Out with the old and in with the new, Kanye West has taken a whole new turn with his music, exchanging songs about drugs, money and sex for gospel music, praising God in his latest album, “Jesus Is King.”
The eleven track album features a more spiritual Kanye, with every song containing multiple allusions to the Bible. While fans have had snippets of Kanye’s spirituality in his past songs, more specifically on “Jesus Walks” and “Ultralight Beam,” the “Jesus Is King” album is dedicated to exalting the Lord.
The album’s first song, “Every Hour,” is sung by the choir from Sunday Service, a weekly church-like gathering started by Kanye. As expected, this track is a gospel song. An upbeat piano, perfect harmonization and amazing vocals flow throughout the entire song, to “sing every hour, every minute, every second.”
Surprisingly, however, Kanye’s voice is nowhere to be heard on this track. Despite this fact, it does not detract from the fact that the opening track was powerful enough for me to feel it in my bones and get excited for the rest of the album.
The next track, “Selah” sets up the rest of the album as it is packed with religious references. Kanye raps over an organ and heavy drums, mentioning how “everybody wanted Yandhi,” but “Jesus Christ did the laundry,” converting “Yandhi” into a clean gospel album, hence “Jesus Is King.” Kanye is bold in this track, comparing himself to the biblical characters Noah and Jesus. He parallels himself because he felt that he was judged by others like Noah and betrayed by people like Jesus.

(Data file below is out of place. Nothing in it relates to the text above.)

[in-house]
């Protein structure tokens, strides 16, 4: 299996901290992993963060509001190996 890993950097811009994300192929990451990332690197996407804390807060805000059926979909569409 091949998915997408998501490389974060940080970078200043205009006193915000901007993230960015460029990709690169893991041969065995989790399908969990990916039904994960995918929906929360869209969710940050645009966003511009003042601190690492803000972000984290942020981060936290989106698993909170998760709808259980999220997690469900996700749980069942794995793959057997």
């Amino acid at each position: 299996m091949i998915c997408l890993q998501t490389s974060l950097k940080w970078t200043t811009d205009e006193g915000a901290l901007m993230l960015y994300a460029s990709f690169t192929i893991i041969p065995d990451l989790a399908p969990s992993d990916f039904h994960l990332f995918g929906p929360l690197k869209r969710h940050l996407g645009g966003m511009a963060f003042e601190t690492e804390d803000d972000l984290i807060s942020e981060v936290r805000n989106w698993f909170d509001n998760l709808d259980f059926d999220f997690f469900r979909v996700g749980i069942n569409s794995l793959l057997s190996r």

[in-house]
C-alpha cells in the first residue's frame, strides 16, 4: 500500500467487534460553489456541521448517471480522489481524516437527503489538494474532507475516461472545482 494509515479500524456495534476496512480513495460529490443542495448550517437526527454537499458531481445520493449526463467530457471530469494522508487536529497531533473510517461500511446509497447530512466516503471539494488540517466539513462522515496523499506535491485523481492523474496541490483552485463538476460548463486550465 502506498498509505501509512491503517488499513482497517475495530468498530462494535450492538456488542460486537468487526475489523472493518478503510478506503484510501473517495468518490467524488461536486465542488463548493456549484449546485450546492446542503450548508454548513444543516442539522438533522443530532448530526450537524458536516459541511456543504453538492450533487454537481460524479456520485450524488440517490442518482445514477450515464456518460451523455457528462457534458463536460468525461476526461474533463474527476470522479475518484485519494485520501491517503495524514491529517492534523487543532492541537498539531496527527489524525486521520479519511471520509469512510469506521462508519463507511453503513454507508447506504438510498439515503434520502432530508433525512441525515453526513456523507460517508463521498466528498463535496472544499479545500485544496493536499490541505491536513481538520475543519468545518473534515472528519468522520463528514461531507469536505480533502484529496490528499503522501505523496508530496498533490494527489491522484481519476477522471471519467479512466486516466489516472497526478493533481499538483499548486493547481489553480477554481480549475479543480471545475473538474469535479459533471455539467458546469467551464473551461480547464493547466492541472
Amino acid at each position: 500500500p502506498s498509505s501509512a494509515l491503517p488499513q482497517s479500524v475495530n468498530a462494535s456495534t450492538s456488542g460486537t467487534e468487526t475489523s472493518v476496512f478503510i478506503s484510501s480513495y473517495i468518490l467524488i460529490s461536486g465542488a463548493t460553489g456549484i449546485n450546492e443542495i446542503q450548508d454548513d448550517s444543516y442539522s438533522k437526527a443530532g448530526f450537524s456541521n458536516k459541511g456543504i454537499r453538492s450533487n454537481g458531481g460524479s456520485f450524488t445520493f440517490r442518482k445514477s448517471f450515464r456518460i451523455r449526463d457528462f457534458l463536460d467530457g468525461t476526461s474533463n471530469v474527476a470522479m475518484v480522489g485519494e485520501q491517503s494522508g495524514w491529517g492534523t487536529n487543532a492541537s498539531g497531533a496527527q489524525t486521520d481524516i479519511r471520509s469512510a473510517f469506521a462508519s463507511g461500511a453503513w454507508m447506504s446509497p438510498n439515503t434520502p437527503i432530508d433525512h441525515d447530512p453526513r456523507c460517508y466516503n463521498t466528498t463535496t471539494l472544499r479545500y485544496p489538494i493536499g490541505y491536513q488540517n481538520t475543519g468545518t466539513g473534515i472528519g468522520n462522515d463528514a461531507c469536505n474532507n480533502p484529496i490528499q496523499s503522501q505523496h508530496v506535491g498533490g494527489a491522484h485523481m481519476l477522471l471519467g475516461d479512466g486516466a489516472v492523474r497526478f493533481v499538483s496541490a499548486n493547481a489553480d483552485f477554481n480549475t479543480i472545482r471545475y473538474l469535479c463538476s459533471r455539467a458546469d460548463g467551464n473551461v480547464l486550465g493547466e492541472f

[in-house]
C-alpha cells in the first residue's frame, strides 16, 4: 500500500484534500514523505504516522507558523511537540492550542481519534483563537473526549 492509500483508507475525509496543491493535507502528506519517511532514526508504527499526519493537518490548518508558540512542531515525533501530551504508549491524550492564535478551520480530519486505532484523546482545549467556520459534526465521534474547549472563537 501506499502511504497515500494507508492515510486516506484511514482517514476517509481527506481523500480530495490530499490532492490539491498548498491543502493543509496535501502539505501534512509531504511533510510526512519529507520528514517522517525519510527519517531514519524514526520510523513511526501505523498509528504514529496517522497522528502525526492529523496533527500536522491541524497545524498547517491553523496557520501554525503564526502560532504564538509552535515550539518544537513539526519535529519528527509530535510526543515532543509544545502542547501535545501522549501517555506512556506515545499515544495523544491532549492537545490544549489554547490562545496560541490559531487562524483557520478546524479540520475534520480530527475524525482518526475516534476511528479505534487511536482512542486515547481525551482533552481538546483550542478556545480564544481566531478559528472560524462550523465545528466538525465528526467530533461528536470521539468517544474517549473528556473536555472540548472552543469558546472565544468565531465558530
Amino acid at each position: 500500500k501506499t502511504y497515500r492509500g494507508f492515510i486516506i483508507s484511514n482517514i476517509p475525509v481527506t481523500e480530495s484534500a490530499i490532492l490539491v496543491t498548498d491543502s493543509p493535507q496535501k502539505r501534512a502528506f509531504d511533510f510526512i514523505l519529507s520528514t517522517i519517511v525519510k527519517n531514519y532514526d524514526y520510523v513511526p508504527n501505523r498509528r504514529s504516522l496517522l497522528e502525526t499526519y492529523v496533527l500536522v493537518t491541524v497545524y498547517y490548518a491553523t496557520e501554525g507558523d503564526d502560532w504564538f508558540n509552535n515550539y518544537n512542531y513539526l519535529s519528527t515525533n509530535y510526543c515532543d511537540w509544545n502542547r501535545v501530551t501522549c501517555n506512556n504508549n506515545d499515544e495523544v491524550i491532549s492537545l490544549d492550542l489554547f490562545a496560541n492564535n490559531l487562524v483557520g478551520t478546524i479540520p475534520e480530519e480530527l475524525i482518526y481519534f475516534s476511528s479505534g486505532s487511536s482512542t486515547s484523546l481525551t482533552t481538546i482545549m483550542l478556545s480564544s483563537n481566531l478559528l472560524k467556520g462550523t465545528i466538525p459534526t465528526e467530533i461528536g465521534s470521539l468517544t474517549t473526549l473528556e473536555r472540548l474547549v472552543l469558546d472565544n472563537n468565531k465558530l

My favorite song on the album, “Follow God,” contains a catchy beat with unparalleled lyricism and head-bobbing flow. Kanye admits to the struggles of being religious in face of the temptations of the world.
A recurring theme of the song is being “Christ-like.” Constantly arguing with his father, Kanye raps about comments by his dad on how Kanye’s actions aren’t “Christ-like.” Even so, Kanye is always seeking to “not really do the fool way,” searching for ways to better himself.
One of the more interesting songs on the album, “Closed On Sunday,” exhorts listeners to become followers in the faith. Almost comically alluding to the fast food chain, Chick-fil-A, Kanye opens up the song with “closed on Sunday, you’re my Chick-fil-A.” The rest of the song entails having a religious family, raising up sons and daughters to “train them in the faith” and “always keep ‘em safe,” to “back up off my family.”
Closing the album on a powerful yet short note, Kanye alludes to the Bible verse Phillippians 2:10-11 that “Every knee shall bow, every tongue confess, Jesus is Lord.” It is a fitting and concluding song, reminding listeners of the theme of the album.
For obvious reasons, this album is vastly different compared to his past ones. That being said, I still enjoyed the album due to its gospel theme and in my opinion, consider it to be a great album.